From The Washington Post:
by Danielle Paquette
Maya Warren sat in a hospital bed, clutching her stomach. Through the contractions, she tried to focus on the baby. But she thought instead of her bank account.
“Hand me my backpack,” Warren told her mother, crouched at her bedside. Earlier that November day, she had paid a dollar for a scratch-off card, worth up to $777. Now she scraped away the silver.
“Oh, damn it,” Warren said, wiping sweat from her forehead. “I didn’t win.”
“How you gonna be in labor and scratch on a scratch-off?” her mother teased.
Warren laughed, blinking back tears.
She wasn’t supposed to give birth to her first child with no money. She had held the same full-time job in Washington for five years, living paycheck to paycheck. She’d wanted to stash away some financial cushion, and now . . .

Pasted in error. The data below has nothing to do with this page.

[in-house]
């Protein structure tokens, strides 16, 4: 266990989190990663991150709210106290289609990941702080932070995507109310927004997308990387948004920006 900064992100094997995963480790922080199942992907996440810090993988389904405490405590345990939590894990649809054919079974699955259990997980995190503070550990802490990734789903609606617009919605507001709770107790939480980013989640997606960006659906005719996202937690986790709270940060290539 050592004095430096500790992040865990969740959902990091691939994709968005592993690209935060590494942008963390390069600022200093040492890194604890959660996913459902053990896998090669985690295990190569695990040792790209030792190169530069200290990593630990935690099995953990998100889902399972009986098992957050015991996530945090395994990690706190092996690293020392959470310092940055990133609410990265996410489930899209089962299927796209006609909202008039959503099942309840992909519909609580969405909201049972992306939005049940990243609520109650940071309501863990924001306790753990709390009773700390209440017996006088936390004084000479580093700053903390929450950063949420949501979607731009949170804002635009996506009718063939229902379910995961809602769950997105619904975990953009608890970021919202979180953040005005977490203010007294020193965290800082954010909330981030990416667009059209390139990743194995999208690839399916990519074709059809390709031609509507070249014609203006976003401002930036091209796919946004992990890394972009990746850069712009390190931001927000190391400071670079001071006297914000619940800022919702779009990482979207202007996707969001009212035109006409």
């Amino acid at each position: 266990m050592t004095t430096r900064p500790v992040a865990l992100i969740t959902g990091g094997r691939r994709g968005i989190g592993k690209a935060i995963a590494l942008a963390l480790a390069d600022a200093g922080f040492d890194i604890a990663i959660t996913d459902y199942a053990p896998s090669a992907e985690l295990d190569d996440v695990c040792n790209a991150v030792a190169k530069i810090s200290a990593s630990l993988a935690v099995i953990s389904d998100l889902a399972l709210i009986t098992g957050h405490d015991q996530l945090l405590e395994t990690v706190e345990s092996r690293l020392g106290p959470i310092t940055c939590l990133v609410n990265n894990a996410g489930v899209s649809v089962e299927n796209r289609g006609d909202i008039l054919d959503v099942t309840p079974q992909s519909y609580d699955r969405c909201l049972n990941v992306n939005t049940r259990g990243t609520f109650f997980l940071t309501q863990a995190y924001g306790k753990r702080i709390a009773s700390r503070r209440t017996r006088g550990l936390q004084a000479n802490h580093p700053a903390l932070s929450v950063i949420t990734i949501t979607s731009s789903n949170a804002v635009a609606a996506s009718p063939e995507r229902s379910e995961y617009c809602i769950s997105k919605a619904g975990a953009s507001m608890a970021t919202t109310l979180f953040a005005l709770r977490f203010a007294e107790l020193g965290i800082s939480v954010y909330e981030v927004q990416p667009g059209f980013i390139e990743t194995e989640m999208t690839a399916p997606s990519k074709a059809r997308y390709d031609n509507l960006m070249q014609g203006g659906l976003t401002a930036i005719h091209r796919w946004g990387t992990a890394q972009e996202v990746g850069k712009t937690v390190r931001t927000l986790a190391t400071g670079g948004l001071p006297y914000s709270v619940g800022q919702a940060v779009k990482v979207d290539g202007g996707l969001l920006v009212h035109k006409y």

“We needed that,” she said, flinging away the worthless card. “We needed that.”
Like an estimated quarter of working mothers in the United States, Warren will return to work less than two weeks after childbirth, whether she’s ready or not.
That’s partly because the United States is the only industrialized nation not to guarantee any paid time off to new parents.
Read full article from The Washington Post.